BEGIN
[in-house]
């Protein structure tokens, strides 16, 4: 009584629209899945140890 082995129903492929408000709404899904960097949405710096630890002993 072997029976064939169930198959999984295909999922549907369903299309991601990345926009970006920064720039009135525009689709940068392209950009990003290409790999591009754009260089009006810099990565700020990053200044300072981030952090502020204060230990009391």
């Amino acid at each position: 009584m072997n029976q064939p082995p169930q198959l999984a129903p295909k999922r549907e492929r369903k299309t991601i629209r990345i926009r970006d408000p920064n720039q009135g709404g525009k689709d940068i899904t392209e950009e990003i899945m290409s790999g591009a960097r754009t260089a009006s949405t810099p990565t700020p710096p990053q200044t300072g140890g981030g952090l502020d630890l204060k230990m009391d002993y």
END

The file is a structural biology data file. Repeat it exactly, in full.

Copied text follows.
[in-house]
């Protein structure tokens, strides 16, 4: 009584629209899945140890 082995129903492929408000709404899904960097949405710096630890002993 072997029976064939169930198959999984295909999922549907369903299309991601990345926009970006920064720039009135525009689709940068392209950009990003290409790999591009754009260089009006810099990565700020990053200044300072981030952090502020204060230990009391």
């Amino acid at each position: 009584m072997n029976q064939p082995p169930q198959l999984a129903p295909k999922r549907e492929r369903k299309t991601i629209r990345i926009r970006d408000p920064n720039q009135g709404g525009k689709d940068i899904t392209e950009e990003i899945m290409s790999g591009a960097r754009t260089a009006s949405t810099p990565t700020p710096p990053q200044t300072g140890g981030g952090l502020d630890l204060k230990m009391d002993y």